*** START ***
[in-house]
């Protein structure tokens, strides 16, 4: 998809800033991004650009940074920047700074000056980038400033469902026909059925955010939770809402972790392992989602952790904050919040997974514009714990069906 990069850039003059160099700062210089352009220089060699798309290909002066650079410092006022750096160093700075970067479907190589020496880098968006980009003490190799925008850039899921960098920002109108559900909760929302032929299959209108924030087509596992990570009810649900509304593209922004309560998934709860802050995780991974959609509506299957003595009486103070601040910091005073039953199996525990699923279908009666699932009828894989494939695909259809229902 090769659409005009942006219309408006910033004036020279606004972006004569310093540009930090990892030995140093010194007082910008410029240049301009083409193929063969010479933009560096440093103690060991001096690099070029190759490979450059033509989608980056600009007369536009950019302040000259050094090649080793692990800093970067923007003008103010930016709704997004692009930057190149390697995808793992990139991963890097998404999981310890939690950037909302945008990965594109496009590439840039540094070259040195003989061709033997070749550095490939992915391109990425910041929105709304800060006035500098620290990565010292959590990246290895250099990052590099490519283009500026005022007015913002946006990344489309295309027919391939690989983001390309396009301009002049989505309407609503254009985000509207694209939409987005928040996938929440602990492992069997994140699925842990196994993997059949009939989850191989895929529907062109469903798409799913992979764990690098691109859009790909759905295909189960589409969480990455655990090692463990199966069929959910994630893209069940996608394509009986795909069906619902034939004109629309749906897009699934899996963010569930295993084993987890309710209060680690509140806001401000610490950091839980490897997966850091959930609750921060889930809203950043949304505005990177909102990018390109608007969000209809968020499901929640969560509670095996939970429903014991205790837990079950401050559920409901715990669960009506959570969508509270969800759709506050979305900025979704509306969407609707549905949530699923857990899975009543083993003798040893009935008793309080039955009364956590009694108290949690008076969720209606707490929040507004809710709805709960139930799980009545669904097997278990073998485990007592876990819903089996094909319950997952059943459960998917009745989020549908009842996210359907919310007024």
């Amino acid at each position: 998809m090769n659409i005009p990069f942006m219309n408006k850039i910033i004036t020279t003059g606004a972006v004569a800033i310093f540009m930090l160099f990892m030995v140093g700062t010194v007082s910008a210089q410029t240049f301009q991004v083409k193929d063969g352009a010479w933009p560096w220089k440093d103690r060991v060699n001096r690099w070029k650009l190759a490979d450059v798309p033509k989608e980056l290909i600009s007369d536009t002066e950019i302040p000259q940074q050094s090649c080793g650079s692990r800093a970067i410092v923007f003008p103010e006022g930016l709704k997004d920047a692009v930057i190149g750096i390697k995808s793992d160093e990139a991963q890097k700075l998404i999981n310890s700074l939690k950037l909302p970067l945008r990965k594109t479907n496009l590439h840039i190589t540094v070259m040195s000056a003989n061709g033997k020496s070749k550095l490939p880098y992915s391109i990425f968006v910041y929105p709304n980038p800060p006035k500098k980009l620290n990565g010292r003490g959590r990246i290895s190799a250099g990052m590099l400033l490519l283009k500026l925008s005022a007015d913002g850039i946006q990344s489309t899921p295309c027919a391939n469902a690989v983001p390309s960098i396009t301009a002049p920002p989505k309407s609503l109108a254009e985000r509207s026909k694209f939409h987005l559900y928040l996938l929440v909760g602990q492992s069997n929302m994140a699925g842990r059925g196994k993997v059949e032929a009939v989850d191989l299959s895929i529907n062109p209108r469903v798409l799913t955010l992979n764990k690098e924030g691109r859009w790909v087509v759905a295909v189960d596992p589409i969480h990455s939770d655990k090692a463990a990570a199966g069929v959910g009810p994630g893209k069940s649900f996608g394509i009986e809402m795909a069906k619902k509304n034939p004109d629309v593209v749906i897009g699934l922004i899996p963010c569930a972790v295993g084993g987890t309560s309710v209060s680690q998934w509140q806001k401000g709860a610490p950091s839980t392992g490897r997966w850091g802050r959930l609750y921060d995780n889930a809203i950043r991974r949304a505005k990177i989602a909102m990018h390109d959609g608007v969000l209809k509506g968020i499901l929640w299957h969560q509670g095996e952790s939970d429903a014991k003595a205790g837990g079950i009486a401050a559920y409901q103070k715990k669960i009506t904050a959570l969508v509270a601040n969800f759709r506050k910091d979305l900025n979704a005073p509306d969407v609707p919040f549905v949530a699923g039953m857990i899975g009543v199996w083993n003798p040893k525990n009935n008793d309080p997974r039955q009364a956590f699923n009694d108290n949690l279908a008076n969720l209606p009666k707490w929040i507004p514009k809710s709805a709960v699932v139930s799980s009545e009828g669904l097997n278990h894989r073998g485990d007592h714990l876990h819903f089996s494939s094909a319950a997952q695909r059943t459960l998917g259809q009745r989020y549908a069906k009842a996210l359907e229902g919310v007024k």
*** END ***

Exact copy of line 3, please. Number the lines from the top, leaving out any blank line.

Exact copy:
């Amino acid at each position: 998809m090769n659409i005009p990069f942006m219309n408006k850039i910033i004036t020279t003059g606004a972006v004569a800033i310093f540009m930090l160099f990892m030995v140093g700062t010194v007082s910008a210089q410029t240049f301009q991004v083409k193929d063969g352009a010479w933009p560096w220089k440093d103690r060991v060699n001096r690099w070029k650009l190759a490979d450059v798309p033509k989608e980056l290909i600009s007369d536009t002066e950019i302040p000259q940074q050094s090649c080793g650079s692990r800093a970067i410092v923007f003008p103010e006022g930016l709704k997004d920047a692009v930057i190149g750096i390697k995808s793992d160093e990139a991963q890097k700075l998404i999981n310890s700074l939690k950037l909302p970067l945008r990965k594109t479907n496009l590439h840039i190589t540094v070259m040195s000056a003989n061709g033997k020496s070749k550095l490939p880098y992915s391109i990425f968006v910041y929105p709304n980038p800060p006035k500098k980009l620290n990565g010292r003490g959590r990246i290895s190799a250099g990052m590099l400033l490519l283009k500026l925008s005022a007015d913002g850039i946006q990344s489309t899921p295309c027919a391939n469902a690989v983001p390309s960098i396009t301009a002049p920002p989505k309407s609503l109108a254009e985000r509207s026909k694209f939409h987005l559900y928040l996938l929440v909760g602990q492992s069997n929302m994140a699925g842990r059925g196994k993997v059949e032929a009939v989850d191989l299959s895929i529907n062109p209108r469903v798409l799913t955010l992979n764990k690098e924030g691109r859009w790909v087509v759905a295909v189960d596992p589409i969480h990455s939770d655990k090692a463990a990570a199966g069929v959910g009810p994630g893209k069940s649900f996608g394509i009986e809402m795909a069906k619902k509304n034939p004109d629309v593209v749906i897009g699934l922004i899996p963010c569930a972790v295993g084993g987890t309560s309710v209060s680690q998934w509140q806001k401000g709860a610490p950091s839980t392992g490897r997966w850091g802050r959930l609750y921060d995780n889930a809203i950043r991974r949304a505005k990177i989602a909102m990018h390109d959609g608007v969000l209809k509506g968020i499901l929640w299957h969560q509670g095996e952790s939970d429903a014991k003595a205790g837990g079950i009486a401050a559920y409901q103070k715990k669960i009506t904050a959570l969508v509270a601040n969800f759709r506050k910091d979305l900025n979704a005073p509306d969407v609707p919040f549905v949530a699923g039953m857990i899975g009543v199996w083993n003798p040893k525990n009935n008793d309080p997974r039955q009364a956590f699923n009694d108290n949690l279908a008076n969720l209606p009666k707490w929040i507004p514009k809710s709805a709960v699932v139930s799980s009545e009828g669904l097997n278990h894989r073998g485990d007592h714990l876990h819903f089996s494939s094909a319950a997952q695909r059943t459960l998917g259809q009745r989020y549908a069906k009842a996210l359907e229902g919310v007024k």